Frustrated Constituents Jeer Sen. McCain For Supporting Huge Corporate Tax Breaks

An overflowing town hall in Tuscon, Arizona quickly turned hostile yesterday when constituents confronted Sen. John McCain (R-AZ) on a range of issues from the debt ceiling deal to the war in Afghanistan. The event got off to a rocky start when many residents were turned away at the door because the room was not large enough. As McCain entered, he was greeted by sustained chanting of “Where are the jobs?”

McCain, apparently sensing the crowd’s anger, felt the need to lay out some ground rules at the outset to keep things civil, but had to keep reminding people what they were.

At one point McCain tried to defend his support for slashing the corporate tax rate, prompting boos and cat calls from the crowd. Engaging a crowd member he said, “Sir, you’ve got to let me finish and then I’ll let you talk. Ok? Remember what I said at the beginning. So let me just finally say, let’s cut the corporate tax rate from 35 percent to 25 percent.”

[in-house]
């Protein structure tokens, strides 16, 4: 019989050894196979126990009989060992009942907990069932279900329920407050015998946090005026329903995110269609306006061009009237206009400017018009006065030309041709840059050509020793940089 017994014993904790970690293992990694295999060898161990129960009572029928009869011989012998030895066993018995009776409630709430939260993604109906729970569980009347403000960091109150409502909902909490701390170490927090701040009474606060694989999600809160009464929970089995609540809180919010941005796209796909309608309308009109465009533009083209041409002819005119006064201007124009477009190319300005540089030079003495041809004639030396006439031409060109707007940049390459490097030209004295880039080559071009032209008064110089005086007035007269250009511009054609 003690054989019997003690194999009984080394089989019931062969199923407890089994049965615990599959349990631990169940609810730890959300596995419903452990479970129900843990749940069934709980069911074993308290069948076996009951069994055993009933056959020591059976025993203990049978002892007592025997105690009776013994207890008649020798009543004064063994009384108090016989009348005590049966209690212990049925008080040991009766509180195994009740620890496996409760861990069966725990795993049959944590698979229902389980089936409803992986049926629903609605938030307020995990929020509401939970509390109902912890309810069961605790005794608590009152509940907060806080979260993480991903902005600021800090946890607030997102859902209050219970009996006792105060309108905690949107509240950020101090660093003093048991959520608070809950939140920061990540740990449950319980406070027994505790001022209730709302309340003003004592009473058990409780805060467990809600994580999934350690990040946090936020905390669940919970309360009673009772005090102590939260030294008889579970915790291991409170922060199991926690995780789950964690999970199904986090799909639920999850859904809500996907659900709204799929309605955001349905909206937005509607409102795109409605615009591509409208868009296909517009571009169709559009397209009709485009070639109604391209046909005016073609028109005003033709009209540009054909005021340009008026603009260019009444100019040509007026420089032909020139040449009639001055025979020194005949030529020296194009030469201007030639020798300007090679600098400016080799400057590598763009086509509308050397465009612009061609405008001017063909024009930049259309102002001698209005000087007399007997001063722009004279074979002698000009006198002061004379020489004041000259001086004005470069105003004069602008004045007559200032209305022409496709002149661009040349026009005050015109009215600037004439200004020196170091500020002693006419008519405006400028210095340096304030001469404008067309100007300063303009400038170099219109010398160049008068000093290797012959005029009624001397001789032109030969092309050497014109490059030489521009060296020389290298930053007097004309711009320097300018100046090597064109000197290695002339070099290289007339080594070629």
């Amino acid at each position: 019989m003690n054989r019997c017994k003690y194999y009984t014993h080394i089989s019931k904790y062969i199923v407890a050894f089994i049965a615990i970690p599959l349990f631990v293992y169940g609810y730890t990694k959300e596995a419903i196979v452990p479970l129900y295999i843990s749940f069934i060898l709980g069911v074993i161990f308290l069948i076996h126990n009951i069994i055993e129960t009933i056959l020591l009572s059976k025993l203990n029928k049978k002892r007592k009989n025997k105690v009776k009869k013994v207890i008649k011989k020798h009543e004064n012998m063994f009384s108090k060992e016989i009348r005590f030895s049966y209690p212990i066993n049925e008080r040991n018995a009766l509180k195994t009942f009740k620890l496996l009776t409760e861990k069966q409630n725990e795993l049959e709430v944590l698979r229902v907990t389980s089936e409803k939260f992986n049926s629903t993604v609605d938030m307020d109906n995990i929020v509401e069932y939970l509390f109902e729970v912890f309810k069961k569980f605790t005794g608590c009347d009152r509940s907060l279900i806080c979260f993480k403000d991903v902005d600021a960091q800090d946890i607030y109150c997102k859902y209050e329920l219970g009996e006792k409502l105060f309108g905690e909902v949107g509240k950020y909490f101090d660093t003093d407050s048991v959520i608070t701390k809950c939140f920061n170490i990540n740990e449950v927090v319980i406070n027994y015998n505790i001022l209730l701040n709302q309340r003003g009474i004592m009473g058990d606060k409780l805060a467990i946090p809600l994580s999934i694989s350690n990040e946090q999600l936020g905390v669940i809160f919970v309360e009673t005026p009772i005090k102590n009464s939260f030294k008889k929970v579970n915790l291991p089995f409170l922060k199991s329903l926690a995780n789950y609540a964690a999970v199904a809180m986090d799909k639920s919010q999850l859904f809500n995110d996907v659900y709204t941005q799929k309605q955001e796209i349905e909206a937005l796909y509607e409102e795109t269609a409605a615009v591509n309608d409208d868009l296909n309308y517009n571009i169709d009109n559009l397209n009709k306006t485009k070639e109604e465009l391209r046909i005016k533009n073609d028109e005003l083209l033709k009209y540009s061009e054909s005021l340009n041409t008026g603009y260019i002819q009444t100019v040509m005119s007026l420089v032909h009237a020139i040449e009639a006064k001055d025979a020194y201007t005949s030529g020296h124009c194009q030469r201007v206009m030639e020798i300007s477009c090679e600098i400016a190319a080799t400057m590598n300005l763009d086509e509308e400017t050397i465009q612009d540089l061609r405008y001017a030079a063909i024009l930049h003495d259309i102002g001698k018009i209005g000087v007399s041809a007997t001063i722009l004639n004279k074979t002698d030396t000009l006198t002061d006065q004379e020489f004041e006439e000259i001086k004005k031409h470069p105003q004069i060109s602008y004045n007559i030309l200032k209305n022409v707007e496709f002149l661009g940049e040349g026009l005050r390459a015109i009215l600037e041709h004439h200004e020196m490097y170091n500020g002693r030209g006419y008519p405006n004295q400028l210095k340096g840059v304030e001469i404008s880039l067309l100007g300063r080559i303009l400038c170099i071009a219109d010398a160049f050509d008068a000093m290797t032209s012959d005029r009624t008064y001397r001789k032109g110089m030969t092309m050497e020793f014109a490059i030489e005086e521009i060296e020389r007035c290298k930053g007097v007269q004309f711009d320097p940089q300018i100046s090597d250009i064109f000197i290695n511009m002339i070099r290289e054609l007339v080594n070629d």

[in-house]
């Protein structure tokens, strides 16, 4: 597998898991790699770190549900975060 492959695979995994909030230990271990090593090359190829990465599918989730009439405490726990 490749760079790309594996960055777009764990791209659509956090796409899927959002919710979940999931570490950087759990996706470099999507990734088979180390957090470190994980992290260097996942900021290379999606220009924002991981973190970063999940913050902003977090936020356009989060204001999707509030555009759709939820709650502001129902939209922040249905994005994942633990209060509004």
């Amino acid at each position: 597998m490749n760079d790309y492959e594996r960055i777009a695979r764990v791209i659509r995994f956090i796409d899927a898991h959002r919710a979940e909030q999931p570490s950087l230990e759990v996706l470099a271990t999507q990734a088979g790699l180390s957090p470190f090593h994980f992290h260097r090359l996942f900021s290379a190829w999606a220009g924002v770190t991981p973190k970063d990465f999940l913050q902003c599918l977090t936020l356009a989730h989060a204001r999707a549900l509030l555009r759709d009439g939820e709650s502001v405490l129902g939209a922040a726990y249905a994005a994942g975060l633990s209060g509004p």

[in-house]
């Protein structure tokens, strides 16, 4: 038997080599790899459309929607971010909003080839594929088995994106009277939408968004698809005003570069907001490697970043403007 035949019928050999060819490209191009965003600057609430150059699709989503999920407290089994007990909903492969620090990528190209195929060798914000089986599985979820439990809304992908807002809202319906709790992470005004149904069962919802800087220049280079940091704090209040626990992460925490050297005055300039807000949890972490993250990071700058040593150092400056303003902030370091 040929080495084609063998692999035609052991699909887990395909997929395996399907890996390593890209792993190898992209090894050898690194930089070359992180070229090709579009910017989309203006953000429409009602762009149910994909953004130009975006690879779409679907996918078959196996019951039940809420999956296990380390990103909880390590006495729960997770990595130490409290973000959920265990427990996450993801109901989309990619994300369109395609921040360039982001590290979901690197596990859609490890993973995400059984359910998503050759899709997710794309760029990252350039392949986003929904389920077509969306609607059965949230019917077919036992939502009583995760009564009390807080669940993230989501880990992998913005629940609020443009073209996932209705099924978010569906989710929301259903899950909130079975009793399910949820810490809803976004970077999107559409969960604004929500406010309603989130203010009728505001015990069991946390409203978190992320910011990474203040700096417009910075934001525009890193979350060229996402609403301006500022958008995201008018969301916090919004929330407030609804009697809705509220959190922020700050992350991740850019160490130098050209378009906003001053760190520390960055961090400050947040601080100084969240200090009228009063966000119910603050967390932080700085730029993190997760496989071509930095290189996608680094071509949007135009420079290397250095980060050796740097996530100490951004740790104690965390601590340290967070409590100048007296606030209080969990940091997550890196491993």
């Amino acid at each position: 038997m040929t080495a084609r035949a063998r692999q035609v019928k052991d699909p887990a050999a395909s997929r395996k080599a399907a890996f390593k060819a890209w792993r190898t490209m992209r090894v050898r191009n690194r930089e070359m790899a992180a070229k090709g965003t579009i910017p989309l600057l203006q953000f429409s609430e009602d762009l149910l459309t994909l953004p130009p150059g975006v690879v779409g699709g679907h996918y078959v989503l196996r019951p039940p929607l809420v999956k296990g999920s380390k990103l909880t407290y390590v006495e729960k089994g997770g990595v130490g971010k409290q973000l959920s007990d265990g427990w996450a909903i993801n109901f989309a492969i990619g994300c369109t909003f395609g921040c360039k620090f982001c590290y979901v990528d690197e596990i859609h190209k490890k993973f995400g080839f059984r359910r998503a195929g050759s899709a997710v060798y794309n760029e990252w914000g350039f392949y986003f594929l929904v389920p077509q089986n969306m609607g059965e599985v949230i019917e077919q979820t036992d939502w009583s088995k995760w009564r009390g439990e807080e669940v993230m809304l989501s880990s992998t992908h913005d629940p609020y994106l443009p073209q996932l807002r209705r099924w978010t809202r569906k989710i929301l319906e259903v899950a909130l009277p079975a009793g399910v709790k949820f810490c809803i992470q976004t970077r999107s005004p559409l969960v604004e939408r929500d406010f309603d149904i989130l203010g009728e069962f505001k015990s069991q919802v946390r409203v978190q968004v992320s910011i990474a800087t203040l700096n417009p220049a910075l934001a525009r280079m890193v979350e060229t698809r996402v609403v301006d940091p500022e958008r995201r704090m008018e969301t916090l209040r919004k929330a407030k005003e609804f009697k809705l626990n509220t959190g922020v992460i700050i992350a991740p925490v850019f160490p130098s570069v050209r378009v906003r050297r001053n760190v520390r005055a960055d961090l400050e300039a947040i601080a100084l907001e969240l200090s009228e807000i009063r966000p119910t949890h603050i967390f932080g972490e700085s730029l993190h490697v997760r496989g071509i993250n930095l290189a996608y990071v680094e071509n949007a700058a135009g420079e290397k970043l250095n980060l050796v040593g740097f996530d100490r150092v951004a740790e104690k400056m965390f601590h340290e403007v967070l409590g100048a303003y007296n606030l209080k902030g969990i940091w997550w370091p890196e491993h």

Watch it:

McCain then tried to pacify the crowd by explaining that he also supports closing special-interest loopholes. But that didn’t work either, as someone shouted “oil!” when he failed to include it in his list of subsidies that should be ended. The senator was also jeered for his position on entitlements — he believes cuts to Social Security and raising the retirement age should be on the table.


Throughout the town hall, McCain found himself answering variations of the question “Why do you believe that tax breaks to the wealthy create jobs?” “I do not believe that raising taxes on anybody is helpful in making our economy better and providing people with the wherewithal to make investments and jobs,” McCain responded. Audience members clearly didn’t like what they heard.

One constituent demanded to know why McCain won’t support higher taxes on the wealthy. A chorus of “no’s” greeted McCain’s response of “I think we all want to be rich.” “We have a group of people who don’t want to be rich. That’s fine,” said McCain.

Afterward, Melissa Donovan, a 38-year-old small-business owner, said she didn’t think McCain came with an open mind. “He seemed to have his opinions set. He listened politely and then just ignored a lot of us,” she said.